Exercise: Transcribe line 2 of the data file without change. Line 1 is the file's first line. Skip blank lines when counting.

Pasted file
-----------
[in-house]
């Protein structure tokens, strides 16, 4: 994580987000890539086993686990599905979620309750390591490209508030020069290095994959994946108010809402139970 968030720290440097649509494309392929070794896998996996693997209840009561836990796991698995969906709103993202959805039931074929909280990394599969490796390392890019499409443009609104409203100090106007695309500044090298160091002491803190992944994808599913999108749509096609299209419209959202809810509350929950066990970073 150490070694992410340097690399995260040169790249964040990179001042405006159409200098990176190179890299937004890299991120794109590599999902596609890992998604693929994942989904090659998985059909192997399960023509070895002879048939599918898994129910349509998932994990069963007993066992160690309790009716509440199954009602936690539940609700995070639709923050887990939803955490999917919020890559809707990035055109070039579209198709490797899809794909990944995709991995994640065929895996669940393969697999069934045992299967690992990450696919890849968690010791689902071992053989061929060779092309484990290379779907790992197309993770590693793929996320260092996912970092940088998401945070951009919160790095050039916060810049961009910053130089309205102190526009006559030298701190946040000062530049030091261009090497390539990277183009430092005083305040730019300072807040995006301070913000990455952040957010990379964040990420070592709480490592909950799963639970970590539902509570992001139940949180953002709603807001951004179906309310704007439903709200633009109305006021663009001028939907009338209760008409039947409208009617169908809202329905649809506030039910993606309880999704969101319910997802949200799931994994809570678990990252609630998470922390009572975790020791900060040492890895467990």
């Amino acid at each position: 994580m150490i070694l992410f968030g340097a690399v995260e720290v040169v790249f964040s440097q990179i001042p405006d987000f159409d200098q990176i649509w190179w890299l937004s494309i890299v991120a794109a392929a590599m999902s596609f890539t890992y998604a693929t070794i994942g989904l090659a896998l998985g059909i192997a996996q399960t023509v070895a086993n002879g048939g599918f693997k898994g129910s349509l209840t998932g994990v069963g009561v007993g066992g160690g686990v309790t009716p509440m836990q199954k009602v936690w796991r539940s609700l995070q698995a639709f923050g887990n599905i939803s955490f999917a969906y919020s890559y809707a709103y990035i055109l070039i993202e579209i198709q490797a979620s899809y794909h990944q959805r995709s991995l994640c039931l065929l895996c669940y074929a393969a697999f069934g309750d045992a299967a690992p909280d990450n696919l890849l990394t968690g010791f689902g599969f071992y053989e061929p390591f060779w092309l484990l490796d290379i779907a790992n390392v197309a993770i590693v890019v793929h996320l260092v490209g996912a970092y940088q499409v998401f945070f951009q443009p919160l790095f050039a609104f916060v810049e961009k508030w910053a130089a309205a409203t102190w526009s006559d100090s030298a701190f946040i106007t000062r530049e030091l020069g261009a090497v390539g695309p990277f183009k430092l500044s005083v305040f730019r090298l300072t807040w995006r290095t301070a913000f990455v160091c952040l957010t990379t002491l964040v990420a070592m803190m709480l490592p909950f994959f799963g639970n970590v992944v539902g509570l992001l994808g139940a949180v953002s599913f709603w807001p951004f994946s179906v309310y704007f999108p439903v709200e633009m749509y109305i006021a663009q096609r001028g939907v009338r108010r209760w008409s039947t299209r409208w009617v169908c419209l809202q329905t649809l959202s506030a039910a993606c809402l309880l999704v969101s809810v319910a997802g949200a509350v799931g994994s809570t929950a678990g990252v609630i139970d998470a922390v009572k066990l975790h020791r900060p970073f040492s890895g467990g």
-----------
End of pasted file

């Protein structure tokens, strides 16, 4: 994580987000890539086993686990599905979620309750390591490209508030020069290095994959994946108010809402139970 968030720290440097649509494309392929070794896998996996693997209840009561836990796991698995969906709103993202959805039931074929909280990394599969490796390392890019499409443009609104409203100090106007695309500044090298160091002491803190992944994808599913999108749509096609299209419209959202809810509350929950066990970073 150490070694992410340097690399995260040169790249964040990179001042405006159409200098990176190179890299937004890299991120794109590599999902596609890992998604693929994942989904090659998985059909192997399960023509070895002879048939599918898994129910349509998932994990069963007993066992160690309790009716509440199954009602936690539940609700995070639709923050887990939803955490999917919020890559809707990035055109070039579209198709490797899809794909990944995709991995994640065929895996669940393969697999069934045992299967690992990450696919890849968690010791689902071992053989061929060779092309484990290379779907790992197309993770590693793929996320260092996912970092940088998401945070951009919160790095050039916060810049961009910053130089309205102190526009006559030298701190946040000062530049030091261009090497390539990277183009430092005083305040730019300072807040995006301070913000990455952040957010990379964040990420070592709480490592909950799963639970970590539902509570992001139940949180953002709603807001951004179906309310704007439903709200633009109305006021663009001028939907009338209760008409039947409208009617169908809202329905649809506030039910993606309880999704969101319910997802949200799931994994809570678990990252609630998470922390009572975790020791900060040492890895467990």